of that text, but from the whole text read together, I, however, thorough-
ly disagree with him in thinking that the doctrine upon which he relied is
to be found in the Mitakshara, or is reasonably to be deduced from the
text of Vasistha, construed as I construe it by the rule of the Mimansa
14 All. 92 INDIAN DECISIONS, NEW SERIES [YoL
1892 Markby, J., at page 455 of the report states what I believe, from my
FEB. 4. expariente of old cases, to be a very sound principle. Eeferring to the
" opinions given by certain Pandits he said, " But it does not appear that
FULL " these opinions were ever submitted to any Court, nor is it said upon
BENCH. " what texts they were based, and I believe it to be a clear principle,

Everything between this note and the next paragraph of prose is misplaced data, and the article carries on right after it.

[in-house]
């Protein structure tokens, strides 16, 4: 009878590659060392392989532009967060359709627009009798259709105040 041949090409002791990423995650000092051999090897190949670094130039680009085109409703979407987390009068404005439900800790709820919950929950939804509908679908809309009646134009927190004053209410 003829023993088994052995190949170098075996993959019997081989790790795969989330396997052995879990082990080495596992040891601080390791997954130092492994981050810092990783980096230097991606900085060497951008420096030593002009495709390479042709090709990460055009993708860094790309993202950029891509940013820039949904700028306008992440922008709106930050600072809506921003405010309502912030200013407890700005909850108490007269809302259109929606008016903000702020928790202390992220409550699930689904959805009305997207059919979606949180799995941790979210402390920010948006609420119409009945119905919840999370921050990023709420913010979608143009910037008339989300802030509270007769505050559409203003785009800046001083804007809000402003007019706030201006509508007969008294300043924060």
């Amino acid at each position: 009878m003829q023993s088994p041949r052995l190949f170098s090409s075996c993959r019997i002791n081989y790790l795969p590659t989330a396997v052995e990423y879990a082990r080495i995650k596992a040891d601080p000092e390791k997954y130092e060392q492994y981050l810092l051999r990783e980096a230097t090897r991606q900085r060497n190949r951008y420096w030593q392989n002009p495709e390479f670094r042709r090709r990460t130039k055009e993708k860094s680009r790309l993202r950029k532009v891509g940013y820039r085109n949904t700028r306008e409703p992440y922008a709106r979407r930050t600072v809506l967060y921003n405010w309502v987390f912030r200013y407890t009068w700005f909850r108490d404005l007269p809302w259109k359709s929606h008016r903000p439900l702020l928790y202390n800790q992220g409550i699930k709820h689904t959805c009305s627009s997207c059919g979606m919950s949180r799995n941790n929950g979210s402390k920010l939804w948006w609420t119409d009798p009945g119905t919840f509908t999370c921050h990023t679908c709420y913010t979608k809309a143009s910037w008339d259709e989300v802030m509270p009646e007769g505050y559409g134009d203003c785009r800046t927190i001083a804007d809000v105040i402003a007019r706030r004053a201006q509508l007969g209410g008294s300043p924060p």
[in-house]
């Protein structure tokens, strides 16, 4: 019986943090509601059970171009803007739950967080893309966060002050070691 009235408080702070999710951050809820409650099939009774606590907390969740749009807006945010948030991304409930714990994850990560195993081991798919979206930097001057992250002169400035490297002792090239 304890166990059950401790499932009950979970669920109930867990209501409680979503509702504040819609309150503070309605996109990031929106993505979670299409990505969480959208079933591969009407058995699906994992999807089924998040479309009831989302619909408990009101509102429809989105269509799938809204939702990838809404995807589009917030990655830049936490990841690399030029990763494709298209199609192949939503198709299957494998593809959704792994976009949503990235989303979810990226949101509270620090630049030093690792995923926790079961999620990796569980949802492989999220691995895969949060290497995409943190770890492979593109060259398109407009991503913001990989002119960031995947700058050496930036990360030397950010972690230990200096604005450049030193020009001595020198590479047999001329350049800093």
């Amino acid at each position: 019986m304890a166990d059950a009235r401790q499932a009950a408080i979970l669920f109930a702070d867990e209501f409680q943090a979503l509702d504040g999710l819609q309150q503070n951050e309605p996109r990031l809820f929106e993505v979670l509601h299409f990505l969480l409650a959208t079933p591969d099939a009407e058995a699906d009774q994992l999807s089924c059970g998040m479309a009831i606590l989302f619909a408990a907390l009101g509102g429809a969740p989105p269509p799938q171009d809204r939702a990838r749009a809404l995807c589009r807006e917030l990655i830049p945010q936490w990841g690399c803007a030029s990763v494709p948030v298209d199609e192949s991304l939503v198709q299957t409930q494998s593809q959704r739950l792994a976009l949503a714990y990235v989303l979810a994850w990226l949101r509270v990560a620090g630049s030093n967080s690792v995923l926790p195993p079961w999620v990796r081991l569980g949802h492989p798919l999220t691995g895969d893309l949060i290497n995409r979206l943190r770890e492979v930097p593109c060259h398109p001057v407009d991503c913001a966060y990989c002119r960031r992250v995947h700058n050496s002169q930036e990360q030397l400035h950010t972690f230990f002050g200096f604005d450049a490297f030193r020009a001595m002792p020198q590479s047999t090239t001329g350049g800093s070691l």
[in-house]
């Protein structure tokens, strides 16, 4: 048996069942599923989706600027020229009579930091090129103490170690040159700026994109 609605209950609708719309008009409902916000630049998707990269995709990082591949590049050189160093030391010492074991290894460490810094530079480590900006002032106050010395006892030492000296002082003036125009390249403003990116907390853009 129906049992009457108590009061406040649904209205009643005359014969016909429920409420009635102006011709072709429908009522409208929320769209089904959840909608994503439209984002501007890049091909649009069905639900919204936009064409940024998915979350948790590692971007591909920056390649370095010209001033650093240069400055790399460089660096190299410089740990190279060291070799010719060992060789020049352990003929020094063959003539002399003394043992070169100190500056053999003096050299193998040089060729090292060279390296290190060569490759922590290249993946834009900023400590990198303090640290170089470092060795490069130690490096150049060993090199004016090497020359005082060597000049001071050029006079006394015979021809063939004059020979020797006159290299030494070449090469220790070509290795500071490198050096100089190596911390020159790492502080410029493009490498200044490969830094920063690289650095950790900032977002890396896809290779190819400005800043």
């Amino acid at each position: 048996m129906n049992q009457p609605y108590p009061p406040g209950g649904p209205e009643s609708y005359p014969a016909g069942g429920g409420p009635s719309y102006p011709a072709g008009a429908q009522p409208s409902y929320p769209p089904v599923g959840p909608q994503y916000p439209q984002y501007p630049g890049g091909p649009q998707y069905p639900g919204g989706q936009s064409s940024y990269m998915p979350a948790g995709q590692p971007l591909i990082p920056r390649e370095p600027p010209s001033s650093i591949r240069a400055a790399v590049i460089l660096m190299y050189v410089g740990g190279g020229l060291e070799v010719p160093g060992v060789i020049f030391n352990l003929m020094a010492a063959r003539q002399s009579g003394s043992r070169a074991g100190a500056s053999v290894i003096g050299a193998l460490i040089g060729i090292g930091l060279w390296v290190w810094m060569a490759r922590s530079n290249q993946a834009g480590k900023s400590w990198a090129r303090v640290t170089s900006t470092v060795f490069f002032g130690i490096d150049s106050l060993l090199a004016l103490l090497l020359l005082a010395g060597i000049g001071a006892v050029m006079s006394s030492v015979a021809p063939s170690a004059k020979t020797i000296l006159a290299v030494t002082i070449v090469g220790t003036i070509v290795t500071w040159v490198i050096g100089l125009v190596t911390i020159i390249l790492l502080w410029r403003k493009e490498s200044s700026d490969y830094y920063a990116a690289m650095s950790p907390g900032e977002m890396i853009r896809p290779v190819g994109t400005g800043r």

understood and acted upon ever since our Courts have been established,
14 A. 67 " nei fco accept as authority the opinions of Pandits unconfirmed by judicial
(P.B).= " decision and unsupported by texts."
12 A.W.N. I have not had the advantage of seeing the opinions of the Bengal
(1892) 161. Pandits which Markby, J., states were unanimous, and I do not know
what were the texbts, if any, which those Pandits gave in support of them.
We have, however, been referred in the course of the argument in this
case to three opinions of Pandits given in cases in the Sadr Diwani Adalat
of these provinces. They are By wastha No. 9, Bywastha No. 24 and
Bywastba, No. 25 to be found at pages 6, 16 and 17 of Bywasthas, Vol. I,
Part I, published at Agra in 1861. The two latter appear to be those
referred to by Westeopp, O.J., in his judgment, upon which I shall
presently make some comments. The first of those three Bywasthas
relates to a question as to the adoption of an only son of a sister. The